Mohammed Morsi
Former President Morsi was ousted by a military coup in July 2013

It has been one year since former Egyptian president Mohammed Morsi was ousted following a coup led by the army chief Abdel Fattah al-Sisi, who is the current president of Egypt.

Morsi's ousting has led to some of the worst violence ever seen in Egypt. Hundreds of people have been killed in clashes between pro and anti-Morsi protesters and thousands have been arrested.

One year after Morsi's overthrow, Egypt is still rocked by violence and harsh crackdowns on human rights.

Why was Morsi removed?

The prominent leader of the Muslim Brotherhood Islamic organisation, Morsi served as president of Egypt from 30 June 2012 to 3 July 2013.

Morsi earned the votes of around 11 million Egyptians in the 2012 elections. According to some, however, the large support was mainly a consequence of the dislike among Egyptians for his rival during the elections, Ahmed Shafik, who served as Prime Minister of Egypt under the rule of Hosni Mubarak, overthrown during the 2011 Arab Spring revolution.

Morsi's presidency was marred by continuous protests due to the downward spiral of social and economic conditions in a country that had been in turmoil for over one year.

Shortly after the election, thousands of anti-Morsi protesters took to the street demanding his ousting and removal for new elections. This set in motion a series of protests, resulting in the death of hundreds, before Morsi was eventually ousted in a coup led by Sisi. The army abolished the constitution and promised new elections.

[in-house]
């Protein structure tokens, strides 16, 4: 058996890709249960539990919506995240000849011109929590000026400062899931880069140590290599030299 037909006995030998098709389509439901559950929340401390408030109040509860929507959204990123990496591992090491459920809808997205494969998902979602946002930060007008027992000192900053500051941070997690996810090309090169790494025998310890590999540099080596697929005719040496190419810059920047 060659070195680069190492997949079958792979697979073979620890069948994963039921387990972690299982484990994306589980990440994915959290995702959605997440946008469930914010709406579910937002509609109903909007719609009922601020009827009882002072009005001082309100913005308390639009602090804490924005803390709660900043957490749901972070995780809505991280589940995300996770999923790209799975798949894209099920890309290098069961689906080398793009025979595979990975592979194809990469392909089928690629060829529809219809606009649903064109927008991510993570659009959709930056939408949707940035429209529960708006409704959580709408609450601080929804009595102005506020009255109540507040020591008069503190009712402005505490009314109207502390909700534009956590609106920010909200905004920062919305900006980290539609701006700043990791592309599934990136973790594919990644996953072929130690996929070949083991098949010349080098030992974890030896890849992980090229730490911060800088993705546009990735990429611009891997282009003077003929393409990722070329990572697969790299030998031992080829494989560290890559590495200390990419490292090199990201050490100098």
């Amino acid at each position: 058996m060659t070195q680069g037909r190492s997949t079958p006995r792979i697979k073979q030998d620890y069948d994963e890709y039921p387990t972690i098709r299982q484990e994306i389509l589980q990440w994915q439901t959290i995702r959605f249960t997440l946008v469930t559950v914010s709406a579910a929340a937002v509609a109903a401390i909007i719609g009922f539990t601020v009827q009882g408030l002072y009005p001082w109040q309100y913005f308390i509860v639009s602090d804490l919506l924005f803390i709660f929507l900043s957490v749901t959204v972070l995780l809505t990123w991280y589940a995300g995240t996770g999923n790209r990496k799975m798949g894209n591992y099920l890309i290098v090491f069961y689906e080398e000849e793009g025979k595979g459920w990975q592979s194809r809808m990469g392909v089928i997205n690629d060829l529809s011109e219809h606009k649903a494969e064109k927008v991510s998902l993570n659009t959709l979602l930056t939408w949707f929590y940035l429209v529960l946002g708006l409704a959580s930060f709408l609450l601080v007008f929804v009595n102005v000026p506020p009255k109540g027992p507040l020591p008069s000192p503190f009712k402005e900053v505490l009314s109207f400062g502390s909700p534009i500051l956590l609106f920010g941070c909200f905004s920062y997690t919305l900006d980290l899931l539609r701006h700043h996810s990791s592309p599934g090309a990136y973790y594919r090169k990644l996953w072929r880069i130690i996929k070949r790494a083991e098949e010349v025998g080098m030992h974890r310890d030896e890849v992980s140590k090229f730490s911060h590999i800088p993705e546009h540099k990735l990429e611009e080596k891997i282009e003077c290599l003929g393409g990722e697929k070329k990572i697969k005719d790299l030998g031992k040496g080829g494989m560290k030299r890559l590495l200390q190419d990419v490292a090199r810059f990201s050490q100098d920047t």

A new constitution was enforced in the country in January 2014 and Sisi was elected as the new president of Egypt three months later.

The new government branded the Muslim Brotherhood a terrorist group and also accused Morsi of ordering the death of hundreds of protesters.

Morsi also faces allegations that he conspired with the Palestinian militant group Hamas and its Lebanese ally Hezbollah to "smuggle arms, organise military training for group members, and to stir chaos and threaten national security".

The trial is ongoing.

Egypt after Morsi

Following Morsi's ousting violent clashes resulted in the death of hundreds.

Western countries and the UN condemned the "excessive use of force" by the military to quell the violence.

The new, army-backed government sparked global outrage when, in March 2014, it sentenced 529 members of the Muslim Brotherhood to death in the biggest single capital punishment ruling in history.

The crackdown on Morsi's supporters continued along with the incarceration of human rights activists and journalists.

In June 2014, activist and writer Karam Saber was sentenced to five years in jail for writing a book considered by the authorities to be promoting atheism in the country. Leading activist and blogger Alaa Abdel Fattah was sentenced to 15 years for violating a protest law and other charges.

In the same month, three Al Jazeera journalists were sentenced by a Cairo court to seven years each in a maximum security prison. Other journalists for the Qatari-based network, tried in absentia, received 10-year prison sentences.

Egypt has been also accused of torturing detainees as part of a brutal crackdown on dissent.

Up to 20,000 people have been held by Egyptian authorities since last July, and many are emerging from state custody with tales of brutal beatings, electric shocks and sexual abuse. Violence against women is also believed to be on the rise.

Egyptian Journalist and Commentator Dr Nervana Mahmood said that after the Arab Spring women are being targeted even more in Egypt, especially if they participate in rallies on the streets.

Egyptians will keep protesting

Since the overthrow of Morsi, the country has plunged into turmoil and seems unable to find the necessary stability that can allow it to recover from years of revolts.

As activist and actor Khaled Abdalla, who took part in the 2011 protests in Egypt, said in an interview in January 2014: "I don't see any imminent economic improvement, any form of accountability, any imminent form of pluralism, so as long at those things don't exist, the ferment will continue."

Unless Egypt finds a government which guarantees basic human rights and promotes the development of the country, Egyptians will keep protesting.